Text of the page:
What seems to be going on here is that people have a very loose conception of what is “Septuagintal.” If we go by matching what is actually the diplomatic Rahlfs text, consistent matching is certainly not the case, as I show above. I’ll have to check the Goettingen text, but I doubt the differences are that great. Using Rahlfs, only three of the quotations were identical in Mt, Mk, and LXX. Other than those three, there are quite a number of differences in the quotations, as described above briefly. If Holtzmann or any of the others were using a single text, Alexandrinus or Vaticanus, they may have run into instances of back-contamination from the Gospel texts, so they’d find more matches than really are represented in the Septuagint’s text traditions. The Septuagint is nowhere as neat as the NT manuscript tradition, which is itself not very neat.

    But overall, I think the evidence is clear that such a simplistic view that “Mt follows Mk in LXX usage” is unrealistic. The data simply don’t support it. Nuancing a too simplistic hypothesis won’t help.

    I’ll dig up New’s little book and see what he says. But I suspect he relies on a very loose application of “Septuagintal” as surely Holtzmann did.

  5. David I have heard about this book, which I think is directed more toward a lay audience, and sounds useful: Commentary on the New Testament Use of the Old Testament.

    If by “early Christian” you mean the Church Fathers, though, I don’t know of a single, accessible, detailed treatment like the Commentary… above. I would suggest two other very accessible books that touch on the subject:
    Fr John Behr, The Mystery of Christ: Life in Death, and
    Fr John Breck, Scripture in Tradition: The Bible and its Interpretation in the Orthodox Church. The former focuses on apostolic/NT readings of the Scriptures and how these were recognized as referring to Christ. The latter includes descriptive articles on something of the “how” of Patristic Biblical interpretation, though not in depth. I’m sure there are other things available nowadays, but those are the only non-technical ones that I have lying around (actually, carefully shelved).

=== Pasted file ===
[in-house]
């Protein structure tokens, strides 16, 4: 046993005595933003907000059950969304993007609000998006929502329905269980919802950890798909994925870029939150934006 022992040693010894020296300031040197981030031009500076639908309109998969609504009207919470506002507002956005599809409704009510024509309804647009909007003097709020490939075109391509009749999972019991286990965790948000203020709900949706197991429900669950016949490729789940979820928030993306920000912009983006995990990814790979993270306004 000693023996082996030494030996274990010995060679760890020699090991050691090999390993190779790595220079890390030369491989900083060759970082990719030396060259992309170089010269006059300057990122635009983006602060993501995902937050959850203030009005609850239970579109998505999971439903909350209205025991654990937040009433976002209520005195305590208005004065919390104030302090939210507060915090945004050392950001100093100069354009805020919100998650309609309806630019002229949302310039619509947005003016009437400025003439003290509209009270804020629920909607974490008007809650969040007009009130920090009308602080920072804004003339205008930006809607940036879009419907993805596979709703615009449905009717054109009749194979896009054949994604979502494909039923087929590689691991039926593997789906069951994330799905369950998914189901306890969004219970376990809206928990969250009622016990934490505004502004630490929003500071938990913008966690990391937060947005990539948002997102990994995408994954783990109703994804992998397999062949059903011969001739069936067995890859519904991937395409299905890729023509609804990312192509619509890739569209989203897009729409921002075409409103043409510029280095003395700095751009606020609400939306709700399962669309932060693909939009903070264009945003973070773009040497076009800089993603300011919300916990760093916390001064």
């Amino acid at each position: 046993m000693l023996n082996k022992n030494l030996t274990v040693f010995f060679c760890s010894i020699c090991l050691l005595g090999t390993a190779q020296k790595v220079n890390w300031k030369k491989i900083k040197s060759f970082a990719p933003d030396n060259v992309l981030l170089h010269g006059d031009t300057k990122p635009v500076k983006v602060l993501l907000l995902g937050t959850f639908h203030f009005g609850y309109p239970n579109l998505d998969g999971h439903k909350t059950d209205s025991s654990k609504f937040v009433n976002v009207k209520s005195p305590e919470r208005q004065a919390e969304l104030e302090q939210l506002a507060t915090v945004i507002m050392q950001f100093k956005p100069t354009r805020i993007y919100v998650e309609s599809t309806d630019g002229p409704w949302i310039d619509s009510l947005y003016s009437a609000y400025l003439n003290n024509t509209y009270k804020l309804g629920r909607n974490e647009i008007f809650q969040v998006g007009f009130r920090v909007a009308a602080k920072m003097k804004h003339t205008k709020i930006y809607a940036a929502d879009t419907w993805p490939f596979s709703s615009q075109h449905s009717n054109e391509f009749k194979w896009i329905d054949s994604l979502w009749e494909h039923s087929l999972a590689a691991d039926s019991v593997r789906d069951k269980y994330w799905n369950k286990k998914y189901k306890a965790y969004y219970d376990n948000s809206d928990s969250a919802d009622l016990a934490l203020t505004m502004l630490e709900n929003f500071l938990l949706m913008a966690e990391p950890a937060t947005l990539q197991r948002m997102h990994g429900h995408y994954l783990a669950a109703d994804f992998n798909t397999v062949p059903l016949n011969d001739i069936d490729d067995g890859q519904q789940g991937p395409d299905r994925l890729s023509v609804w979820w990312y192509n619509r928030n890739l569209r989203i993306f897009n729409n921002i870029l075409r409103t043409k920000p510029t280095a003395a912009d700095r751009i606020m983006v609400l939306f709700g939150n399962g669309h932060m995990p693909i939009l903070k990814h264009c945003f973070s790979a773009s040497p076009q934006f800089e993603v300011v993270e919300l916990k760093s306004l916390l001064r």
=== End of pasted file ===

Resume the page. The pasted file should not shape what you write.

I would suggest you pop over to Aaron Taylor’s blog Logismoi and drop him a line asking the same question. He will likely have some suggestions that I don’t know of.

    Happy book hunting!

  6. Thanks. I was trying to be vague to cast a wider net.

    The Commentary on NT Use of the OT… has one critical comment on Amazon about some Calvinist POV problems, but it will probably serve.

    Fr Breck’s book might be useful. I wish more Orthodox scholars published online. I’m sure that seminaries and monasteries need income, but essays and large excerpts might actually increase their revenue. Ultimately they are doing this for the Church anyway.

    Besides, if they don’t publish online, then what is online is left to the rest of us yahoos. (implying my own yahooery not yours)

    1. I’ve actually got a copy of that Commentary arriving today sometime. But it’s not here yet, so I can’t really say what it’s like. I’d heard good things about it from others, and it sounds like just a handy thing to have around. Once it’s here and I’ve had a few days to poke around at it, I’ll post some notes on it. It’s from Baker, and they tend to have useful, solid, stuff. The “Calvinist” note on Amazon does raise an eyebrow. We’ll see.

      I think I’ve got plenty of yahooery here, too. We’re all yahoos at one thing or another!

  7. Nick, I remember reading your review (and some others) and had that filed away as a plus for this title. It arrived about an hour ago, and I’ve been poking through. It’s much, much more interesting than I thought it was going to be. I had imagined a much smaller book, just a bare collection of explanations of the OT quotations and commentary on their usage. It’s an enormous book and full of so much interesting commentary that I’m really quite surprised. What a pleasant surprise!

  8. Nick, I didn’t really want to say it, but maybe you were thinking like I was at first: “Baker? Well, this could be hit or miss….” I wasn’t going to get it until I looked at the list of contributors. That decided it for me. Even so, it’s a much, much meatier treatment than I expected.

  9. Kevin: It wasn’t the publisher so much as the subject that had me expecting much less than I got. I expected it to be full of references to direct NT quotations and possibly not-so-direct allusions to OT passages with brief dictionary style articles on them. I thought there’d me some mention of midrash and pesher, maybe even a nod to PaRDeS, but I didn’t expect it to actually be a commentary! Finding out that it was a commentary that took a keen eye to intertextual issues was a very pleasant surprise. Of course I don’t agree with everything in there (some of the commentary on Romans is a bit troubling) but I still respect the depth of the volume. I hope you’ll post some of your thoughts on it after you’ve worked with it for a while. I always gain a lot from your reviews.

    1. Thanks very much, Nick! I appreciate that. You describe exactly what I expected. I thought it was going to be a fairly superficial, dictionary-style treatment as well. I didn’t expect this at all. The variety of presentations is a little bewildering. Since this is something of a first-of-its-kind publication, there’s no established format for presentation. What we expected is only one of the possiblities, one that was obviously unsatisfactory to these highly thoughtful contributors with their variety of approaches. What a fascinating book! It’ll be fun to dive in.